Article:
02 November 2023

Julia Bradbury: ‘Breast cancer made me re-examine my entire lifestyle’

02 November 2023

When Julia Bradbury got home from hospital after her double mastectomy, she sat down and made a promise to herself – which she’s stuck by ever since.

“The first thing I did was sit outside in my garden. It was October, I was very lucky there was a bit of winter sunshine,” recalls the presenter and author, who underwent the surgery, along with reconstruction, weeks after being diagnosed with breast cancer in late 2021.

“I sat on my garden bench and lapped up the light and listened to the birds, and I made a promise to myself that I would be outside every single day of my life from that day forward, come rain or shine.”

Despite already being known for her love of being active in the outdoors – appearing on the likes of BBC One’s Countryfile, and with a string of TV shows and books on walking under her belt – Bradbury, who has three children (son Zephyr, 12, and twin daughters, Xanthe and Zena, eight) with husband Gerard Cunningham, says cancer made her “re-examine” her “entire lifestyle”.

The 53-year-old explains: “It’s one of the most shocking things you can ever hear in your lifetime, when you hear the words, ‘You’ve got cancer’, it just blows your world apart. But I’m happy to say that two-and-a-half years on the other side of my diagnosis, I am doing very well.

“I’ve taken a brand-new approach to my health, which has been to re-examine my entire lifestyle and look at every aspect of my life – from the way I sleep to the way that I spend my downtime, the food I eat, the way I exercise, and how much time I spend outside, which actually wasn’t enough.

“Even though I’m that woman on the telly that does all the walking – walking across borders and landscapes – what I realised was, I didn’t have very good habits. Although these are things I was doing regularly and I’m genuinely passionate about, I wasn’t building them into my day,” she adds.

“I wasn’t getting my morning light every single morning, I certainly wasn’t going to bed at the right time or prioritising sleep, which now I know is fundamental to our health, it’s one of our pillars.”

Now, these are non-negotiables woven into day-to-day life. And as well as being a personal journey of discovery, Bradbury delved into the science behind the wellbeing benefits for her latest book, Walk Yourself Happy: Your Path To Health And Healing In Nature.

“It was so satisfying to sit down and write, and find the science to back up everything that I instinctively have known for years and years,” adds Bradbury, who lives in London with her family but mostly grew up in the Peak District (she recalls long, countryside walks with her father and pottering around in the garden with her mother, both helping instil an early love for nature).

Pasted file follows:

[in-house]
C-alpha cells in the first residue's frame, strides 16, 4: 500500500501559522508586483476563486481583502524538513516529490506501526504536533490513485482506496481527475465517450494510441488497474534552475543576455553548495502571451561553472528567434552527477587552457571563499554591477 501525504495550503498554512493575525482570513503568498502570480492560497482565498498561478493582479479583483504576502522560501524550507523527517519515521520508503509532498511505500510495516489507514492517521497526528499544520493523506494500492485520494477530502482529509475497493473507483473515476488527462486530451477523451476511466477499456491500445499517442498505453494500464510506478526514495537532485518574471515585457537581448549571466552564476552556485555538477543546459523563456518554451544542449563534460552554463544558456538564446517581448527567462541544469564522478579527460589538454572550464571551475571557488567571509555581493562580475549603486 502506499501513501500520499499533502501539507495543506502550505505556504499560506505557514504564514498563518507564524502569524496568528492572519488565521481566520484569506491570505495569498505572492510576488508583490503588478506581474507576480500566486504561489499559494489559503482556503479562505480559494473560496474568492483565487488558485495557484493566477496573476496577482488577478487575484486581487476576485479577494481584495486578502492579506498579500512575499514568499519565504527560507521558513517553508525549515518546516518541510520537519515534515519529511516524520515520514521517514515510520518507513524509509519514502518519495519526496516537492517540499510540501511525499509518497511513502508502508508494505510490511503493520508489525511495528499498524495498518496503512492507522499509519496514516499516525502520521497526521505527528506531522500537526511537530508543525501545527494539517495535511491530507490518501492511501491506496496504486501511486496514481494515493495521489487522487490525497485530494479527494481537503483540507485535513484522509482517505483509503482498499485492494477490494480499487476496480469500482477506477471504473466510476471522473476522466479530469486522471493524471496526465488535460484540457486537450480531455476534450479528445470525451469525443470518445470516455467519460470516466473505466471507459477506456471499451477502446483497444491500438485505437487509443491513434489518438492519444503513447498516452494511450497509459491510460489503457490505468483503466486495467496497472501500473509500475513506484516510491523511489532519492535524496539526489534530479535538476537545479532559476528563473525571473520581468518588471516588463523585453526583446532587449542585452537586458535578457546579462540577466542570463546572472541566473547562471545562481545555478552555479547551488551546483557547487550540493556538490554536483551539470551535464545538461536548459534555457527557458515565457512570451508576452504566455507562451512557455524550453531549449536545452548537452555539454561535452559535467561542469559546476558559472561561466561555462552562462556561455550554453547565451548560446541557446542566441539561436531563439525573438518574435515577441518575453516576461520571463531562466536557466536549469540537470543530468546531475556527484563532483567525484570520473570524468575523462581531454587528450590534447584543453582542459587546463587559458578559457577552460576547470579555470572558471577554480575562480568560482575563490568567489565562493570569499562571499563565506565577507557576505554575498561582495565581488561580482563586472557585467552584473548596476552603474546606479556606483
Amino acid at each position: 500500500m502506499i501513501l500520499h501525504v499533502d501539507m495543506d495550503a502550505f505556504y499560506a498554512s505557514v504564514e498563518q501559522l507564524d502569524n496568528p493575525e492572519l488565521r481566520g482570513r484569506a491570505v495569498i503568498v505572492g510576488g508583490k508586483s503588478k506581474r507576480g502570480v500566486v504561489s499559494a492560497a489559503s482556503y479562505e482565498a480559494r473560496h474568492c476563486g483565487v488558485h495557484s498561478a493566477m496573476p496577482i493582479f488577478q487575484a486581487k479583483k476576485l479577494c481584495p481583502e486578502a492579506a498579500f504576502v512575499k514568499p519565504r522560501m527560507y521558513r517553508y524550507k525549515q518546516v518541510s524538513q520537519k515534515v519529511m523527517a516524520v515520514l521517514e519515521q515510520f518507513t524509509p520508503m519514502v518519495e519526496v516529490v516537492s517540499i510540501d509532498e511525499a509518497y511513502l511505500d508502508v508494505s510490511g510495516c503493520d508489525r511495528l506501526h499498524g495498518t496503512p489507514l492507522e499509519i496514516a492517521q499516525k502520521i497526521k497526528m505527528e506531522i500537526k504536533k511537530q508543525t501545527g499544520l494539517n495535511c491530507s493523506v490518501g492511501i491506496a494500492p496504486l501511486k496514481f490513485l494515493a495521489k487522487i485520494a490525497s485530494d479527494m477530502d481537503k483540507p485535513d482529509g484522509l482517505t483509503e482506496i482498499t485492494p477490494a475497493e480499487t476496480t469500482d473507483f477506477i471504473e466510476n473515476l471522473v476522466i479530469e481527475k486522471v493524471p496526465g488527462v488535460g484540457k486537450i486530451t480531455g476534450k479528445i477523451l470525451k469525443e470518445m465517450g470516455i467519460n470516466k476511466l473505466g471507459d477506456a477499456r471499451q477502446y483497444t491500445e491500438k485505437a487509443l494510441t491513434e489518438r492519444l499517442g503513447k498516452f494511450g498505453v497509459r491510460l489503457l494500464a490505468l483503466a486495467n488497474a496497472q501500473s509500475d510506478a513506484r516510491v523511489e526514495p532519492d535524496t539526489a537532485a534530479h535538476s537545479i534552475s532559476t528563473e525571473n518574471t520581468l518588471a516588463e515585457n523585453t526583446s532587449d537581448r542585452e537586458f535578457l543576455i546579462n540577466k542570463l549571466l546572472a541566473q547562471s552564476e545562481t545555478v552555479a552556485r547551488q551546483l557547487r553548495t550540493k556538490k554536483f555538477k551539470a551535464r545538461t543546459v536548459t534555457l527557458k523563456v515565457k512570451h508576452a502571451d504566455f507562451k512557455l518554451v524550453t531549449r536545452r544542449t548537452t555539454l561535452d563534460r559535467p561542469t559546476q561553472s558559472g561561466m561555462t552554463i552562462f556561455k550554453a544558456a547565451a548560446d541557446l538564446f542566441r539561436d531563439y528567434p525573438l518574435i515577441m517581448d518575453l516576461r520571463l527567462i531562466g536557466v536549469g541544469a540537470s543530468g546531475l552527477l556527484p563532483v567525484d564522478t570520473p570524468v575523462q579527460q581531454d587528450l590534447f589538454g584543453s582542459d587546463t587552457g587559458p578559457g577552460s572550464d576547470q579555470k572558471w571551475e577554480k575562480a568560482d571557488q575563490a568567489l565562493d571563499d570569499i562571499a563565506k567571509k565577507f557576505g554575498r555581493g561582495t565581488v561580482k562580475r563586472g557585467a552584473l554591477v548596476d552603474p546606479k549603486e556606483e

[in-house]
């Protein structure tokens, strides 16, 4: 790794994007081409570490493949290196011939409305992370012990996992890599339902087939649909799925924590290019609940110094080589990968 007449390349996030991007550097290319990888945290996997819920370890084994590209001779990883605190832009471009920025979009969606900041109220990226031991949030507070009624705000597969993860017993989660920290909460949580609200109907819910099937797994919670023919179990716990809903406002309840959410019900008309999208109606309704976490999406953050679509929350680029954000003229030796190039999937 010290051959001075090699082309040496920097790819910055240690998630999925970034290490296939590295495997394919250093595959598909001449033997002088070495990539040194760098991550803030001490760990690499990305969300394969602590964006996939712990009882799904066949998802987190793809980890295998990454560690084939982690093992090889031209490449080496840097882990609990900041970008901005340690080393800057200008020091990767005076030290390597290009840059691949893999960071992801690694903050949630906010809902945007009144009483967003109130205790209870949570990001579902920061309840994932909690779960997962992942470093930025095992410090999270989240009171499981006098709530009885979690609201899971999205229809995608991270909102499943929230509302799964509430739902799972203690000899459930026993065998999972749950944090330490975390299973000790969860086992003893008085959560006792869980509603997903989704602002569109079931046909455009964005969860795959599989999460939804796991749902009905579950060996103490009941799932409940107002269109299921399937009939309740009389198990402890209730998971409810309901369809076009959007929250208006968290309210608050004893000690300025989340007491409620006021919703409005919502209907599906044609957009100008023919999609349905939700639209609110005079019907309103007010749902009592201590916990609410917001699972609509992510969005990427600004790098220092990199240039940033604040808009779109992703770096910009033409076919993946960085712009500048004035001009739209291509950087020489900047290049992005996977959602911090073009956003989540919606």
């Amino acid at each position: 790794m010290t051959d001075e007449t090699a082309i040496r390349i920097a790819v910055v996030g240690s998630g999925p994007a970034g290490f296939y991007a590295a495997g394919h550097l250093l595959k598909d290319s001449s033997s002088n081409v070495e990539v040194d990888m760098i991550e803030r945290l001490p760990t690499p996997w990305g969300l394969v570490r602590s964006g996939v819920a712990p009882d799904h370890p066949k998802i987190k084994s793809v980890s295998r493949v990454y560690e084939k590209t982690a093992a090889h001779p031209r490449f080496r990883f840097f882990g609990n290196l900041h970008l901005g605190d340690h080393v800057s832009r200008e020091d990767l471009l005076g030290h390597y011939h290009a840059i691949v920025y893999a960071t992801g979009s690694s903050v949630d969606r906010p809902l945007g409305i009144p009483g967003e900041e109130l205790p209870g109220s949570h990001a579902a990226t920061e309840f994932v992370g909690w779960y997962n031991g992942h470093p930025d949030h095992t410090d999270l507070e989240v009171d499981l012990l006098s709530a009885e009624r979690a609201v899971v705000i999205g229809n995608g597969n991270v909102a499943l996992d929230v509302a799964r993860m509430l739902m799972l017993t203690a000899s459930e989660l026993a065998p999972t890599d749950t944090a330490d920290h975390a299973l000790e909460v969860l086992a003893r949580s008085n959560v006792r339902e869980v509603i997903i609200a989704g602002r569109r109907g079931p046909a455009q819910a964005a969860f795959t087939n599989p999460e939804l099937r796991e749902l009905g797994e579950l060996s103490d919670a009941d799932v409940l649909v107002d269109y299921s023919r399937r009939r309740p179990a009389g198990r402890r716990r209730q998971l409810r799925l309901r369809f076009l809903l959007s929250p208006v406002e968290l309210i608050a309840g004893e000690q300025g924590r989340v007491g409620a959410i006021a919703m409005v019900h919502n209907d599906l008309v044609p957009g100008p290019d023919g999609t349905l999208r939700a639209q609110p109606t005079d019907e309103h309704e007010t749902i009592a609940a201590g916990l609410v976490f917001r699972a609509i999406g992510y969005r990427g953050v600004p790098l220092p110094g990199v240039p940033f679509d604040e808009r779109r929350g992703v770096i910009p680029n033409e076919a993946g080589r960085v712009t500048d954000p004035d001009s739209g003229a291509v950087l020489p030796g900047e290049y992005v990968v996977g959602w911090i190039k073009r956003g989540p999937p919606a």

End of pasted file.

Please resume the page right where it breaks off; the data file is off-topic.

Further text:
Walking in the outdoors is my therapist, my friend and my gym...

“These things are a huge priority for me and they’ve genuinely helped me through the last two-and-a-half years. I have a tree outside my bathroom window, a London Plane tree, and it’s my friend – in my book I call trees ‘friends with benefits’ – and I spend a lot of time talking to that tree. It’s been a very, very good listener! I say walking in the outdoors is my therapist, my friend and my gym.”

For the second year running, Bradbury has teamed up on the ‘Hats On For Mind’ campaign, along with fellow outdoor enthusiasts Helen Skelton, David Seaman, Sean Fletcher and Gethin Jones – who’ve launched an exclusive limited-edition range of woolly hats and flasks available in selected retailers, with 100% of profits going to the mental health charity, Mind.

For the presenter, anything that highlights the positive impact of getting out in green spaces is a win.

“There is something about movement, particularly the rhythm of walking, it does help you think and, it sounds like a bit of a cliche, but it does clear the head and really helps compute thoughts and feelings and emotions,” she reflects.

She is a big advocate for what she calls “nature snacks” too – another hallmark of Bradbury’s daily routine reboot: “Every 30 minutes, or whenever you can, just get up and go outside, even if it’s for a couple of minutes. Take it all in, then come back in.”

Most of her daily nature fixes now come from walking in the local park, escaping to their communal garden, and even sticking her head out of the window when she does her morning breathwork.

“I do that every morning in the daylight,” she shares. It’s been pretty miserable the last few mornings, but when I popped my head out the window this morning, I was like, yay – there’s a little bit of sunshine! That will go on my gratitude list later, because it just lifted my spirits straight away.

“One of the biggest lessons I’ve had through all of this [the last two years] is gratitude,” Bradbury adds. “I now express gratitude on a daily basis and have a gratitude journal – and there is science behind this as well, you can change the way your brain actually thinks.

“So, my new phrase is – it’s not about what you don’t have, it’s being grateful for what you do have. Because none of us has a perfect life, none of us has everything we’d like, we can all find things not to be happy with.

“But what about the things you do have in your life? And generally, I’d say those are the smaller things. The small things are the big things.”

Julia Bradbury is supporting Hats On For Mind, with personally designed hats and flasks available to purchase from partner retailers including GO Outdoors, Blacks, Millets and Fishing Republic. 100% of profits from the campaign will go to Mind. 

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